SUMMARY.--Stephen Outlines God's Dealings with Abraham.
The Christ Promised.
Abraham a Man of Faith Before Circumcision Was Appointed.
The Patriarchs Sell Joseph into Bondage, Ignorant of the Counsels of God.
The Israelites in Egypt First Reject Moses Their Deliverer.
The Rejected Moses Is Their Savior.
He Predicted a Prophet Like Unto Himself.
The Tabernacle and Temple Built, Though God Dwells Not in.
Temples Made with Hands.
The Jews of Stephen's Time Were Like Their Fathers in Resisting God.
Had Slain the Holy One and Had Not Kept the Law.
The Outburst of Rage.
Stephen Stoned by the Mob.
1. Are these things so? As president, the high priest asks what
reply Stephen has to make to the charges. 
2. Men, brethren, and fathers, hearken. In order to make his
defence, to unveil the fact that his accusers were fighting God, and to
preach Christ, Stephen rapidly outlines Jewish history. Every fact
cited has a point. Note (1) that Abraham was called in uncircumcision,
and the Christ promised through his seed before he was circumcised; (2)
that Joseph, the type of Christ, was rejected by his brethren, and
afterwards saves them; (3) that Moses is also rejected and despised,
but that God makes choice of him to save Israel; (4) that the
Israelites went whoring after false gods and were carried into
captivity; (5) that God had the tabernacle and temple built, but was
particular to assure Israel that he dwelt not in temples made with
human hands; (6) that their Moses, rejected, whom the people refused to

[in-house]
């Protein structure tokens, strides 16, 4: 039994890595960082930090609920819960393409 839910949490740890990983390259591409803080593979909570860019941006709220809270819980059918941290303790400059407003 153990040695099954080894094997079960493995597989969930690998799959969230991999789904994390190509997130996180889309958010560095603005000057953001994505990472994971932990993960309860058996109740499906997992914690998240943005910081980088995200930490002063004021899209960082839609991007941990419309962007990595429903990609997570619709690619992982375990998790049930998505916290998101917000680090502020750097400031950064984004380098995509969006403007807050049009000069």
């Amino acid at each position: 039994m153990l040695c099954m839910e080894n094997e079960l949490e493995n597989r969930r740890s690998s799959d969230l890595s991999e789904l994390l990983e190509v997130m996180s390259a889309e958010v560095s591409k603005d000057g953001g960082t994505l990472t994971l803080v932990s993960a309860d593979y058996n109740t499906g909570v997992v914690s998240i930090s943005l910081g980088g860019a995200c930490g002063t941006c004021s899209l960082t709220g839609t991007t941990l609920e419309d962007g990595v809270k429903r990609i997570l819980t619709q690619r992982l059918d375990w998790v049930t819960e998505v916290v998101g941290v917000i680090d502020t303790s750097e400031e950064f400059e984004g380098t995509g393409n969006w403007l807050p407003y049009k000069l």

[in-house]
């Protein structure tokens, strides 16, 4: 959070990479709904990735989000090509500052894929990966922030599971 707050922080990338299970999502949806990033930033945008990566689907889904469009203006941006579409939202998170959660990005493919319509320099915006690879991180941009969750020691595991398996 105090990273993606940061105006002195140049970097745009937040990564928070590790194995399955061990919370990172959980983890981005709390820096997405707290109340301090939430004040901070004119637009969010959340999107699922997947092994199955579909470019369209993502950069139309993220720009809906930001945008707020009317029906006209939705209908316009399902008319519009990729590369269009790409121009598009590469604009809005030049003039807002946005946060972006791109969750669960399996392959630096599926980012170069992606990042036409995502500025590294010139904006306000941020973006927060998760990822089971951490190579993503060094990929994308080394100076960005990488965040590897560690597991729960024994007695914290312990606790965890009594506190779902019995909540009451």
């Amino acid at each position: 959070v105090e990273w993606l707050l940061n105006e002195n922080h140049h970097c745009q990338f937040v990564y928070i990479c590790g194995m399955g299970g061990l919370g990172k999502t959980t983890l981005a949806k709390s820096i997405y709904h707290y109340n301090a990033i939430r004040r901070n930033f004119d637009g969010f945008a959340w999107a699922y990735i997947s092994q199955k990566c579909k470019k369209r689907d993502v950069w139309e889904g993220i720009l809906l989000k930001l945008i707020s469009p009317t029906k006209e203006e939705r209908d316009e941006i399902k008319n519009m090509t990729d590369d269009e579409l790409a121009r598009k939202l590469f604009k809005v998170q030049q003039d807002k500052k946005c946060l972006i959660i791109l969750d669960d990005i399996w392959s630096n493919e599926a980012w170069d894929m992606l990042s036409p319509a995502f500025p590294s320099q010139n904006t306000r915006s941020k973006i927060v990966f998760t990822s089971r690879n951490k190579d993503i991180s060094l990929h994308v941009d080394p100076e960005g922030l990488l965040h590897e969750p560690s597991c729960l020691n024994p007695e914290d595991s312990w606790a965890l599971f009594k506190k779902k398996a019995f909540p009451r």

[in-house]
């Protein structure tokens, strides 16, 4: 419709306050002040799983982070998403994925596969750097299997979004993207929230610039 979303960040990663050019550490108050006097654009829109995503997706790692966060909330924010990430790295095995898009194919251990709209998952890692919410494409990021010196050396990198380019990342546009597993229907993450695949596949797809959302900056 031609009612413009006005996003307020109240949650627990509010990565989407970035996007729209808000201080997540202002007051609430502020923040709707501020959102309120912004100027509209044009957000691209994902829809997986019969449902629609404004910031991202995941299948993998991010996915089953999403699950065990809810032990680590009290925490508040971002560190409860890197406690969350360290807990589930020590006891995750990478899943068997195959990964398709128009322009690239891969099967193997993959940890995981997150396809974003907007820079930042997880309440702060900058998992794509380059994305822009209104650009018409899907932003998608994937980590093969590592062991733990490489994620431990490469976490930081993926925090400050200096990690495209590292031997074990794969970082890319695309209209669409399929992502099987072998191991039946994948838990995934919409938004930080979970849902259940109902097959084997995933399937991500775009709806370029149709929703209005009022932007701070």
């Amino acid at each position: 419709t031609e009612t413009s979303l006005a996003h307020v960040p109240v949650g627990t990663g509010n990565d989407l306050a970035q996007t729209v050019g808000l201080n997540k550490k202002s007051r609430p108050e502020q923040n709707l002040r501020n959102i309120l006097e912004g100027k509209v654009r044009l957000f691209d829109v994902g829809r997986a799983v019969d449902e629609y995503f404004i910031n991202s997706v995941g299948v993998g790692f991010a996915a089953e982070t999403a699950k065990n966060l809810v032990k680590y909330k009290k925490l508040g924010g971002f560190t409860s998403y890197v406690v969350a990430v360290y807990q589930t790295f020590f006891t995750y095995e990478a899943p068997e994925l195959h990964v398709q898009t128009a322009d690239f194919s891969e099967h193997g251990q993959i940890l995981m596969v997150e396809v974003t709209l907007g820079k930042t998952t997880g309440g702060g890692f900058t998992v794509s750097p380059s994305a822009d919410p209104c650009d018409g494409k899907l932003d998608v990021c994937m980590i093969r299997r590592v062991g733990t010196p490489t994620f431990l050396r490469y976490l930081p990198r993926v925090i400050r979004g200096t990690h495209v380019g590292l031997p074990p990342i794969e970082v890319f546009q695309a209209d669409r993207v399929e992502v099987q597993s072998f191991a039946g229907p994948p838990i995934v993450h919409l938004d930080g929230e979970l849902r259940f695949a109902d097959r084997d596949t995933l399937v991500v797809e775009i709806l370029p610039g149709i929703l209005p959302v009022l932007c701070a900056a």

obey, predicted a prophet like unto himself, and (7) that in the
rejection of Christ they showed just the same spirit as their fathers
who had rejected and slain the prophets who predicted Christ's coming.
The speech is pointed, logical, and powerful, not intended to
conciliate, but to show the Jews their own sins.
The God of glory appeared unto . . . Abraham . . . in
Abraham's childhood home was at Ur of the Chaldees in
Mesopotamia, the country between the Euphrates and Tigris rivers.
gives a second call at Haran, or Charran (the same), but Stephen
declares that the family had gone from Ur to Charran, because of an
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Charran was on the route to Canaan, and Abraham made a stop there of
five years, until his father died
(Gen. 11:31, 32).
verse 4 of this chapter.
5. Gave him none inheritance in it. Abraham possessed Canaan
only by faith. He looked to the fulfillment of the promise, that it
would be the possession of his children when he had neither land nor
6. His seed should sojourn in a strange land. See
Gen. 15:13, 16.
Four hundred years. In round numbers, counting from the time
the seed, Isaac, should be born to the Exodus. It is stated in
that the sojourning of the children of Israel was 430 years. This
includes the period from the call of Abraham to the Exodus. See
Gal. 3:16, 17.
But Isaac was born about thirty years after the call of Abraham, which
leaves Stephen's period of 400 years.
8. And he gave him the covenant of circumcision. After his call
and the promise of Christ. See
The covenant of Christ was for all; circumcision for the Jews.
9. The patriarchs, moved with envy. The sons of Jacob. See
As they rejected Joseph, their descendants rejected Jesus.
God was with him. With the one rejected, and raised him to royal
honors in the house of Pharaoh.
11. There came a dearth. For the history of Joseph, begin at
and read to the close of Genesis. For the account of the famine and the
visit to Egypt of the ten brethren, see
Gen. 42 and 43.
14. Then sent Joseph. The rejected Joseph becomes the prince and
savior of all Israel.
Threescore and fifteen souls.Gen. 46:27
says that sixty-six persons besides Jacob, Joseph and his two sons,
seventy in all, were in Egypt. But the Septuagint Version, quoted
almost invariably by Christ and the apostles, as well as by Stephen